Sat, May 08, 2004 - Page 1 News List

US approves bill in favor of WHO bid


Health Minister Chen Chien-jen, right, speaks at a news conference with Foreign Minister Mark Chen in Taipei yesterday.


Taiwan's strategy in seeking inclusion in the World Health Organ-ization as an observer has yet to be set in stone, but officials yesterday expressed optimism in light of the passage of a US Senate bill supporting Taiwan's bid.

"I am happy to be able to share good news with everyone -- the US Senate passed a bill in favor of Taiwan's bid for participation at the World Health Assembly [WHA]," Minister of Foreign Affairs Mark Chen (陳唐山) said yesterday.

The bill, which authorizes the Secretary of State to initiate a plan to endorse and obtain observer status for Taiwan at the upcoming annual WHA summit in Geneva, cleared the House of Representatives on April 21 and was passed by the Senate on May 6.

In light of the US support, Chen explained that officials were considering the possibility of asking diplomatic allies to call for a vote during the assembly's plenary session asking that Taiwan's bid be added to the World Health Assembly's agenda later this month.

In previous years, the General Committee has blocked placement of Taiwan's bid for observership on the World Health Assembly's agenda, preventing the application from reaching a vote.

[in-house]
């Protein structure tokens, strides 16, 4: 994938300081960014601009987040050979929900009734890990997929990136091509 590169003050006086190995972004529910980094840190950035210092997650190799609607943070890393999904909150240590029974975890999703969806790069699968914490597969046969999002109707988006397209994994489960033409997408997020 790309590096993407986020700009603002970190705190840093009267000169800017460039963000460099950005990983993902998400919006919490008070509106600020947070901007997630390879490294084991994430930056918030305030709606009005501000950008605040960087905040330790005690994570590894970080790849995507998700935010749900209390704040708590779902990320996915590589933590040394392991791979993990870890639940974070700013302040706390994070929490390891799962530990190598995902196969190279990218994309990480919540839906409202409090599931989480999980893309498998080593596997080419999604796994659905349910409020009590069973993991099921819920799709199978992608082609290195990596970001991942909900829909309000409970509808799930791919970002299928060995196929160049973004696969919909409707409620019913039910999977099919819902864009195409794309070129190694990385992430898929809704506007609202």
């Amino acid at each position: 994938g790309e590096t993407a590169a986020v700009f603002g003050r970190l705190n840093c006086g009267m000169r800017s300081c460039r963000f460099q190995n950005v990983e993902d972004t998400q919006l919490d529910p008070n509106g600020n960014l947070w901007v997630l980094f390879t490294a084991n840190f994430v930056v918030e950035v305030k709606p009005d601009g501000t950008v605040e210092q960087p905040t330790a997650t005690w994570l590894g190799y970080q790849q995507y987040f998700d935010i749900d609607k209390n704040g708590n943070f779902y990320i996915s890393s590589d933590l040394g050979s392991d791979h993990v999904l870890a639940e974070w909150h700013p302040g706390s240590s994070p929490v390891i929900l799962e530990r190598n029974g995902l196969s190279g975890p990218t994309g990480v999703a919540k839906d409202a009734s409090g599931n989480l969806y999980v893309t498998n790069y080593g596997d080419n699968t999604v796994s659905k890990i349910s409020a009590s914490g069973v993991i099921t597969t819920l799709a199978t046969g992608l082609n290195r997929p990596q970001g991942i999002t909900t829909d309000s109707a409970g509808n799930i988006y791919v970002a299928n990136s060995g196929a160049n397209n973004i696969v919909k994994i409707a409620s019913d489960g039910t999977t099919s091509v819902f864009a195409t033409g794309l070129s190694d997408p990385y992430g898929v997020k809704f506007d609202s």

Taiwan in 1997 asked diplomatic allies to call for a vote on adding Taiwan to the assembly's agenda. According to Chen, when the assembly voted on Taiwan's inclusion on the agenda, the vote had been 120 opposed, 19 in favor and 5 abstentions.

"We're still not 100 percent sure that we will ask our allies to call for a vote this year. We need to get a better grasp of the number of votes that will be in support of Taiwan before deciding," Chen said.

"Putting Taiwan's bid up for a vote by the Assembly will allow more nations to really consider the meaning behind Taiwan's participation," Department of Health Director General Chen Chien-jen (陳建仁) said.

In addition, Chen Chien-jen also announced yesterday that this year's WHO bid would focus on four primary points: Taiwan's right to health should not be subject to political interference, Taiwan's public health experience can benefit other nations, Taiwan is willing to contribute resources to global health and humanitarian needs, and Taiwan is willing to participate in all WHO health initiatives.

However, Mark Chen said that this year's bid was different from last year's, due to explicit support from the US.

"This year is unique, because US Assistant Secretary of State for East Asian and Pacific Affairs James Kelly said the US will support Taiwan's bid no matter the strategy implemented," Mark Chen said.

During testimony in a hearing on Taiwan, conducted by the House International Relations Committee, Kelly spoke in support of Taiwan's bid, saying that "Taiwan's problem obtaining observer status is certainly not due to a lack of US commitment."

Mark Chen also commented that Japan would take into consideration the US' lead in supporting Taiwan. Japan has already expressed that its support this year "will not be less than previous years."

If China decides to apply for Taiwan's participation as an associate member, this would be "politicizing" Taiwan's WHO bid, which is unacceptable, Mark Chen said.

Both Mark Chen and Chen Chien-jen yesterday warned that while the public should be hopeful, obtaining WHO observership this year would be a difficult task.

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